The Fireman’s Ball (1967)

“The movie is just plain funny. And as a parable it is timeless, with relevance at many times in many lands. Remarkable, how often when I learn of a bureaucratic brainstorm I think of the fireman moving the farmer’s chair closer to the flames.”

‘The Fireman’s Ball’, directed by Miloš Forman in 1967, is a satirical comedy set in a small town in Czechoslovakia. The firemen of the town have organised a ball to include a raffle, a beauty contest and to celebrate the retirement of a senior member. The ball degenerates into farce as the raffle prizes are stolen by the locals, the beauty contest fails to find contestants and an old man’s house burns down. It’s short and simple, but deceptively so. The bureaucratic ridiculousness of the firemen is clearly intended as a swipe at the Communist government, and the petty incidents that occur during the film all contribute towards this satire. It feels raw: the actors are all amateur and real inhabitants of the town, but despite the fact that this shouldn’t work in a comedy it does. Forman is great at creating the illusion of real life through his casting, films such as ‘One Flew Over the Cuckoo’s Nest’ and ‘Amadeus’ are packed with unusual looking people whose appearance adds a texture to the film. This movie is no different, and this is particularly evident in the hunt for contestants for the beauty contest. Another highlight is the farcical approach by the firemen to the fire in the old man’s house. After the fire engine is stuck, one fireman tries pitifully to shovel snow onto the fire, whilst the others sit the old man down close enough to the conflagration to keep him warm, but facing the other way to stop him being upset by his house burning down. This is both hilarious, but also a powerful and poignant political message. The fact that Forman is being so flagrantly critical of the Communist regime at such a sensitive time is a testament to his bravery and to the strength of his views.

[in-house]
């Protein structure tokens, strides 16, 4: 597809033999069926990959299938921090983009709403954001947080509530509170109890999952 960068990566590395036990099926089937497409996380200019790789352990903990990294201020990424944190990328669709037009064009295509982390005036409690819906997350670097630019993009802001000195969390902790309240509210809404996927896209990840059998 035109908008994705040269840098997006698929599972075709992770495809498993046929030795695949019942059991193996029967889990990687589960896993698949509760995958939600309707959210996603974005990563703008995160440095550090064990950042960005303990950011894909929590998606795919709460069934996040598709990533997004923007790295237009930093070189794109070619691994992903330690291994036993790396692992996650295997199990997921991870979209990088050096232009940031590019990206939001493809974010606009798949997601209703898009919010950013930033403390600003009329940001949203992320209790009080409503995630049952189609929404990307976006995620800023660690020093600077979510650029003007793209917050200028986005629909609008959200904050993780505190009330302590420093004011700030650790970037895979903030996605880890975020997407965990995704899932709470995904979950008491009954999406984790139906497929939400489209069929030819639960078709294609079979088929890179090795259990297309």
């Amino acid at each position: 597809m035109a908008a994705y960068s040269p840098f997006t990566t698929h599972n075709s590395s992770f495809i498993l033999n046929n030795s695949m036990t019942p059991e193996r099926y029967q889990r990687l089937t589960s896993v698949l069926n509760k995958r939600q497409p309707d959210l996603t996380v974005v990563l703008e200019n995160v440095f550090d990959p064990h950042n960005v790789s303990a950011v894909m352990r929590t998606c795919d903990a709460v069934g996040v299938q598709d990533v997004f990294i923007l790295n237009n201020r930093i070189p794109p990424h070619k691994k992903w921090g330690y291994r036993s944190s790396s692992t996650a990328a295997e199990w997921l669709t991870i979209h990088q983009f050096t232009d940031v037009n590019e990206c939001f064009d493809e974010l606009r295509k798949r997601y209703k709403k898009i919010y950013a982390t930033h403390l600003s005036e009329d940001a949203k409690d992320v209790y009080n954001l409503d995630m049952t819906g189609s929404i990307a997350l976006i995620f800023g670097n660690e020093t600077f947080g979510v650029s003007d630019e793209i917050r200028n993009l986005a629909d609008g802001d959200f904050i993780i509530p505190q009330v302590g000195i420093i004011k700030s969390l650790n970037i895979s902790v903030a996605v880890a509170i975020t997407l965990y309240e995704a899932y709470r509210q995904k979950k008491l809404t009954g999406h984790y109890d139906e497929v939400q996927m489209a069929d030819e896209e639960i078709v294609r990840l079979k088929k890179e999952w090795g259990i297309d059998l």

Would I recommend it? Yes – absolutely. It’s worth watching alongside a film such as ‘Daisies’ to see two different approached to a Czech critique of the Soviets. This film, alongside ‘Daisies’ and ‘Valerie and her Week of Wonders’ demonstrates the variety of ways that politics and political protest can inform different genres.


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